• ROCKs also seem to antagonize the insulin signaling pathway resulting in a reduction of cell size and influence cell fate.[2]
  • ROCKS play a role in membrane blebbing, a morphological change seen in cells committed to apoptosis. The pro-apoptotic protease, caspase 3, activates ROCK kinase activity by cleaving the C-terminal PH domain. As a result the autoinhibitory intramolecular fold of ROCK is abolished. ROCK regulates also MLC phosphorylation and actomyosin contractility which regulate membrane blebbing.[2]
  • ROCKs contribute to neurite retraction by inducing growth cone collapse by activating actomyosin contractility. It is also possible that phosphorylation of collapsin response mediator protein-2 (CRMP2) by ROCK inhibits CRPM2 function of promoting axon outgrowth, resulting in growth cone collapse.[2]
  • ROCKs regulate cell-cell adhesion: Loss of ROCK activity seems to lead to loss of tight junction integrity in endothelial cells. In epithelial cells inhibition of ROCK seems to decrease tight junction integrity. Active ROCK in these cells seems to stimulate the disruption of E-Cadherin-mediated cell-cell contacts by activating actomyosin contractility.[2]

3. Other ROCK targets

  • NHE1 (a sodium hydrogen exchanger, involved in focal adhesions and actin organisation)
  • intermediate filament proteins: Vimentin, GFAP (glial fibrillaric acidic protein), NF-L (neurofilament L protein)
  • F-actin binding proteins: Adducin, EF-1&alpha (elongation factor, translation co-factor), MARCKS (myristylated alanine-rich C kinase substrate), Caponin (unknown function), and ERM (involved in linkage of the actin cytoskelton to the plasma membrane).


Rho-associated, coiled-coil containing protein kinase 1
Symbol ROCK1
Entrez HUGO OMIM RefSeq UniProt Q13464
Rho-associated, coiled-coil containing protein kinase 2
Symbol ROCK2
Entrez HUGO OMIM RefSeq UniProt O75116

The two mouse ROCK isoforms ROCK1 and ROCK2 have high homology. They have 65% amino acid sequences in common and 92% homology within their kinase domains. [1] [4]

ROCKs are homologous to other metazoan kinases such as myotonic dystrophy kinase (DMPK), DMPK-related cell division control protein 42 (Cdc42)-binding kinases (MRCK) and citron kinase. All of theses kinases are composed of a N-terminal kinase domain, a coiled-coil structure and other functional motifs at the C-terminus [2]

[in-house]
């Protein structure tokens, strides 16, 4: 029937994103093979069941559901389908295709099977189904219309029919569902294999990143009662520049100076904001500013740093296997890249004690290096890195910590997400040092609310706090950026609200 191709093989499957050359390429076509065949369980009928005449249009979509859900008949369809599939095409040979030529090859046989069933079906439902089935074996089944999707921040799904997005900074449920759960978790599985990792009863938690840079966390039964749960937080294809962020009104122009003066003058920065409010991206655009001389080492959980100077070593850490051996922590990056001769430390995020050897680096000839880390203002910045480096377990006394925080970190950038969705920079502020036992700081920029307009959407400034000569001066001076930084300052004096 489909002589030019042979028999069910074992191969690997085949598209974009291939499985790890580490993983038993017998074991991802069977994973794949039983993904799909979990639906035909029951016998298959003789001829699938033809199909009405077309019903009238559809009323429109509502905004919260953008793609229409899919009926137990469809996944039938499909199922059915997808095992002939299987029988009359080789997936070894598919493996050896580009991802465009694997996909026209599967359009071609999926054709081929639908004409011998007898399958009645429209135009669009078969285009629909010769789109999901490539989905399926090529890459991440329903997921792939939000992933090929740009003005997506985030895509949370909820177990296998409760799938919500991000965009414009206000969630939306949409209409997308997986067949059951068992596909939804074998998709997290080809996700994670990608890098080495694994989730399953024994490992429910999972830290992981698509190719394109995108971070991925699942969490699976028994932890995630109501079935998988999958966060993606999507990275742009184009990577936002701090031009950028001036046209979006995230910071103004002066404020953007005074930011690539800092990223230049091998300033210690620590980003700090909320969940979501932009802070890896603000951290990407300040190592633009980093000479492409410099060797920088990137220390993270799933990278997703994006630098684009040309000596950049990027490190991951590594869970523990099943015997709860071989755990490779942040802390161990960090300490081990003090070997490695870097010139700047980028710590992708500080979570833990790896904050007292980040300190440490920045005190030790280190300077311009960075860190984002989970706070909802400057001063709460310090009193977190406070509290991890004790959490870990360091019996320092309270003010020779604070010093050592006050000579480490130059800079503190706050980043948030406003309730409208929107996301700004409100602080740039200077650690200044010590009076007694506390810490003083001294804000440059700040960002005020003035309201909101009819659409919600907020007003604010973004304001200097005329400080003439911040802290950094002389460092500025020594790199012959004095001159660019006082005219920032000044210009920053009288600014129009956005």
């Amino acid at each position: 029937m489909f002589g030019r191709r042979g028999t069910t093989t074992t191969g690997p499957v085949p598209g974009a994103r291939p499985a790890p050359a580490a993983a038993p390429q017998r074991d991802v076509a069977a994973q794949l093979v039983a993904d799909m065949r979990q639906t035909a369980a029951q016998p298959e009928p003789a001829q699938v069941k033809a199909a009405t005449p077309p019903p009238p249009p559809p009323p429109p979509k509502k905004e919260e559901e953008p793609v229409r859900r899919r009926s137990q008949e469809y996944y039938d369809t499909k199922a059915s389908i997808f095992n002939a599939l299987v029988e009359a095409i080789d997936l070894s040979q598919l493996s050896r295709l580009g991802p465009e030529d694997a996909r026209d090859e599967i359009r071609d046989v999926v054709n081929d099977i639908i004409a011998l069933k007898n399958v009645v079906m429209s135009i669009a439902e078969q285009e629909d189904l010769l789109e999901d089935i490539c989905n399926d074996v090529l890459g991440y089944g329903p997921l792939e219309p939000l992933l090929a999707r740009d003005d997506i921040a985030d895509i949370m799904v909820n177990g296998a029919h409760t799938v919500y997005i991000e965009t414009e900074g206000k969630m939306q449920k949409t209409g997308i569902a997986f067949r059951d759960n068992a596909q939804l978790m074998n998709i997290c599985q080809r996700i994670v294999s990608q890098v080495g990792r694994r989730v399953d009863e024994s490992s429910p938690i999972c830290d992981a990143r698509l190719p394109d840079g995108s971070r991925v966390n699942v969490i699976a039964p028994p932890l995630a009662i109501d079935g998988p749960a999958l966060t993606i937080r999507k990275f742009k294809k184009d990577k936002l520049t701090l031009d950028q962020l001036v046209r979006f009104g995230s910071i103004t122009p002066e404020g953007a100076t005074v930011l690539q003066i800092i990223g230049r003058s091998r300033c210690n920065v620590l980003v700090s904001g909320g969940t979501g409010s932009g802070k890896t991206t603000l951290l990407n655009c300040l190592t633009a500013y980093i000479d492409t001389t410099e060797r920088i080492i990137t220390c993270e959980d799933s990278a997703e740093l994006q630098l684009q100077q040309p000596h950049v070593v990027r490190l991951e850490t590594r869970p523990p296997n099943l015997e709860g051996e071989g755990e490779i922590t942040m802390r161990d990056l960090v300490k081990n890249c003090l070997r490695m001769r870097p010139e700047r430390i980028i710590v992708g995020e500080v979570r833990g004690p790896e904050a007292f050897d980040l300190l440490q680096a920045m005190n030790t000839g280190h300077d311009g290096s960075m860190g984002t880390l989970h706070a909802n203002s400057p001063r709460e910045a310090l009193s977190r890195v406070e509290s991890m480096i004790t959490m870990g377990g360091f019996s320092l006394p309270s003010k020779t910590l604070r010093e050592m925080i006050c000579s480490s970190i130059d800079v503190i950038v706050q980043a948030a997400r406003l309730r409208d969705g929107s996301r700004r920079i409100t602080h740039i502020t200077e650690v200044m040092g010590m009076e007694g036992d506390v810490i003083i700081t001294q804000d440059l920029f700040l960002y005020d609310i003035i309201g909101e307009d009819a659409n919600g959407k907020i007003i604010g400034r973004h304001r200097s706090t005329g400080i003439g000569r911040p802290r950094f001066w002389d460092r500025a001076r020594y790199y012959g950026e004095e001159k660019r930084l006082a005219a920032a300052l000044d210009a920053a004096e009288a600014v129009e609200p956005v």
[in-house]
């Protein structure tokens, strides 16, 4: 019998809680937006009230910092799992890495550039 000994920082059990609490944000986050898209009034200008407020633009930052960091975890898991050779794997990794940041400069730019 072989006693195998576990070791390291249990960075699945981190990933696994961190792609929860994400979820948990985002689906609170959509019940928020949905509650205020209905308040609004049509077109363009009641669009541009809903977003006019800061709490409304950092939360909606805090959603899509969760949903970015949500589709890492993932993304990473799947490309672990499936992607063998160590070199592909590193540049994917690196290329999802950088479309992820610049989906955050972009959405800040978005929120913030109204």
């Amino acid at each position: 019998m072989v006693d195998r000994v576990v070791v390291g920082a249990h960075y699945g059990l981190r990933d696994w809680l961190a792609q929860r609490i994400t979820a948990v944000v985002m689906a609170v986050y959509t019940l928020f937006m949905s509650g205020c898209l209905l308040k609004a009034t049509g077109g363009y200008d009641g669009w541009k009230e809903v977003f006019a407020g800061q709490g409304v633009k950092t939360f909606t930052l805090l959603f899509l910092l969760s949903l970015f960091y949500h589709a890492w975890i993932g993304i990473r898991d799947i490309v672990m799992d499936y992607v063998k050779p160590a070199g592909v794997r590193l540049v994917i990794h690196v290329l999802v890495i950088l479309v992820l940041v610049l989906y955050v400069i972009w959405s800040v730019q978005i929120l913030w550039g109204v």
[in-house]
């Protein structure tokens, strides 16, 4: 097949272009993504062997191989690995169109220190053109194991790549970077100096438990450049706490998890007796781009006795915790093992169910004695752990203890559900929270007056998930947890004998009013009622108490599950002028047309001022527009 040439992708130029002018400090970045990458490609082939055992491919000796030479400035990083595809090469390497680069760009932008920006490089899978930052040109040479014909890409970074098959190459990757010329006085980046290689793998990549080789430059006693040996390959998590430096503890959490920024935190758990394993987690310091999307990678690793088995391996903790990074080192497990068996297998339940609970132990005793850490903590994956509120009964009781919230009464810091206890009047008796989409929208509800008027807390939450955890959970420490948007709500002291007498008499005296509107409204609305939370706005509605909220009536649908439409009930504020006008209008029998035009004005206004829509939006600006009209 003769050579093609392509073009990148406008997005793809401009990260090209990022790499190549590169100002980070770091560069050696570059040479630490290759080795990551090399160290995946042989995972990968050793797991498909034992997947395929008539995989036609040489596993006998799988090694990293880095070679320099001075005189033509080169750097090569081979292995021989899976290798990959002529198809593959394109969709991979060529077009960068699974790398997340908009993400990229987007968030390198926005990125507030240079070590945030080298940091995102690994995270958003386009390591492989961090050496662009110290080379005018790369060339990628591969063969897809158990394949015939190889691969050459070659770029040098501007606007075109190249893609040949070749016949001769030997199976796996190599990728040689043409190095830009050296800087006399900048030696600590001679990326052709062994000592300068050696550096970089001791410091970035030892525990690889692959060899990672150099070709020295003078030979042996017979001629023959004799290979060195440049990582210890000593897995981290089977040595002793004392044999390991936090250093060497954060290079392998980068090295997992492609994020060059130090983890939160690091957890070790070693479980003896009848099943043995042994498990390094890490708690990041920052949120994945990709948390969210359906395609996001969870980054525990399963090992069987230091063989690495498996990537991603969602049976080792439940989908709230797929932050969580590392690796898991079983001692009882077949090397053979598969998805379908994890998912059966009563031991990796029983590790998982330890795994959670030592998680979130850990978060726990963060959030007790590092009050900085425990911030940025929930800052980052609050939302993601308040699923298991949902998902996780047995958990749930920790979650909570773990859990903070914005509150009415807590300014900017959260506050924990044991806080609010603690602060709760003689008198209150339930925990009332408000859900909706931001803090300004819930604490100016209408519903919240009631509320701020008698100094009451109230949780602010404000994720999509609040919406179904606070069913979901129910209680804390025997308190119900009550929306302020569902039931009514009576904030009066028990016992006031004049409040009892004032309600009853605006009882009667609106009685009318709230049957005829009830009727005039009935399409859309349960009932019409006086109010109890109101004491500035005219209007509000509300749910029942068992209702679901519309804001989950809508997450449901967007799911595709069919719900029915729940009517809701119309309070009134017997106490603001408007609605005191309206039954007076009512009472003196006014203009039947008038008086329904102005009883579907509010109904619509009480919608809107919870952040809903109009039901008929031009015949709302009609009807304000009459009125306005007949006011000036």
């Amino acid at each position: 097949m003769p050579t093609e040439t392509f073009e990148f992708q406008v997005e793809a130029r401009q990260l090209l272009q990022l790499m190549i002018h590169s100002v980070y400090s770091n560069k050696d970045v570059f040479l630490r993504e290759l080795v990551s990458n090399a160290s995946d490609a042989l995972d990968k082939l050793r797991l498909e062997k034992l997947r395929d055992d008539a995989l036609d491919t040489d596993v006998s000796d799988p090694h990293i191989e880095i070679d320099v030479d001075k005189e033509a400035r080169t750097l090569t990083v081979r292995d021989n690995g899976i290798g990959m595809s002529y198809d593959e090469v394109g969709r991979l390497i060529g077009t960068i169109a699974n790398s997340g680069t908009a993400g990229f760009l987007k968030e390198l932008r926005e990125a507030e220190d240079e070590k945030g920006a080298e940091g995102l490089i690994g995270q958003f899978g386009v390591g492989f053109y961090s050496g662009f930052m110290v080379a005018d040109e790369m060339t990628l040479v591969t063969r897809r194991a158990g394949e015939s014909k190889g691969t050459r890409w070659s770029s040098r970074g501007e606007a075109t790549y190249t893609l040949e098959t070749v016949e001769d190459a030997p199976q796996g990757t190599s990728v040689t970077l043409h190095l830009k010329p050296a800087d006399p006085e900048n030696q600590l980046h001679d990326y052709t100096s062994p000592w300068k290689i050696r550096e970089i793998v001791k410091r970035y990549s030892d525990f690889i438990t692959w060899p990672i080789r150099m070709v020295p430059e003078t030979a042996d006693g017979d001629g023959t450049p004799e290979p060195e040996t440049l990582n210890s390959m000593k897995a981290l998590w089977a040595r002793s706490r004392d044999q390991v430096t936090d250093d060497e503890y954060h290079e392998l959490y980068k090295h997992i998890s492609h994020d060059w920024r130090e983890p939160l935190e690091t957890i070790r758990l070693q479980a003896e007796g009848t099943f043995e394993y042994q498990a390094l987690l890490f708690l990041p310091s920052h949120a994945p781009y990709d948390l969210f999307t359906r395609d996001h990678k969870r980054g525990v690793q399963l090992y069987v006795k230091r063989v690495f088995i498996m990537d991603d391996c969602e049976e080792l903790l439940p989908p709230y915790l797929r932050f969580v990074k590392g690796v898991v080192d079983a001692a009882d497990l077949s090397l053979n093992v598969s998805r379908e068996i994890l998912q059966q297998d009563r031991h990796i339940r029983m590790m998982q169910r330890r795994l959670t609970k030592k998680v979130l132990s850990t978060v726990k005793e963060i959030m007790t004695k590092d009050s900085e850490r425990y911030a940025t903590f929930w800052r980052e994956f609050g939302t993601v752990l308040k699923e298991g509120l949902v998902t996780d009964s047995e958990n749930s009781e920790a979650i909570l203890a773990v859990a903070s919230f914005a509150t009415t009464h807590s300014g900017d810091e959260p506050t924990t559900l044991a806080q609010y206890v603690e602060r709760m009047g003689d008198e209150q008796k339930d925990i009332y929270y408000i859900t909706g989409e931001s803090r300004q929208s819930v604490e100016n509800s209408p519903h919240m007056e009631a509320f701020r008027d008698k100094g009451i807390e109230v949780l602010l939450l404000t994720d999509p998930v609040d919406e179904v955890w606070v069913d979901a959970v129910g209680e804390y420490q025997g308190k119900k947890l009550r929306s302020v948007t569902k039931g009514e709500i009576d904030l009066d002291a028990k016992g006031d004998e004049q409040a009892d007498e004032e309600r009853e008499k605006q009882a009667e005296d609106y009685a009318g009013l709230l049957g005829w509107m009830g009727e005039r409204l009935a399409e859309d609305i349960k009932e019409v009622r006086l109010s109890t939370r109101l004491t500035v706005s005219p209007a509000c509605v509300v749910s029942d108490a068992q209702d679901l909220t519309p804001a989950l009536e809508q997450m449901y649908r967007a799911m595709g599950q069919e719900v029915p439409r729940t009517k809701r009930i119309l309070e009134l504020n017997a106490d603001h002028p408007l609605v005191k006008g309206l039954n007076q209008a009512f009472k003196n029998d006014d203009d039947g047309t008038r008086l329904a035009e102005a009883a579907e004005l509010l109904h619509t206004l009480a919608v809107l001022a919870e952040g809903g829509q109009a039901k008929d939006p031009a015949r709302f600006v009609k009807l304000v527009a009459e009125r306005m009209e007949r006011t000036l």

ROCK is a downstream effector molecule of the Rho GTPase Rho which increases ROCK kinase activity when bound to it.


ROCK activity is regulated by the disruption of an intramolecular autoinhibition. The structure of ROCK proteins generally consists of an N-terminal kinase domain, a coiled-coiled region and a PH domain containing a cystein-rich domain (CRD) at the C-terminal. A Rho-binding domain (RBD) is located in close proximity just in front of the PH domain.

The kinase activity is inhibited by the intramolecular binding between the C-terminal cluster of RBD domain and the PH domain to the N-terminal kinase domain of ROCK. Thus the kinase activity is off when ROCK is intramolecularly folded. The kinase activity is switched on when Rho-GTP binds to the Rho-binding domain of ROCK, disrupting the autoinhibitory interaction within ROCK, which liberates the kinase domain because ROCK is then no longer intramolecularly folded.[2]

Other regulators

It has also been shown that Rho is not the only activator of ROCK. ROCK can also be regulated by lipids, in particular arachidonic acid, and protein oligomerization which induces N-terminal transphosphorylation.[2]


Recent research has shown that ROCK signaling plays an important role in many diseases including diabetes, neurodegenerative diseases, pulmonary hypertension[14] and cancer. It has been shown to be involved in causing tissue thickening and stiffening around tumours in a mouse model of skin cancer, principally by increasing the amount of collagen in the tissue around the tumour.[15]

Researchers are developing ROCK inhibitors for treating disease. For example, such drugs could potentially prevent cancer from spreading by blocking cell migration, stopping cancer cells from spreading into neighbouring tissue.[1]

See also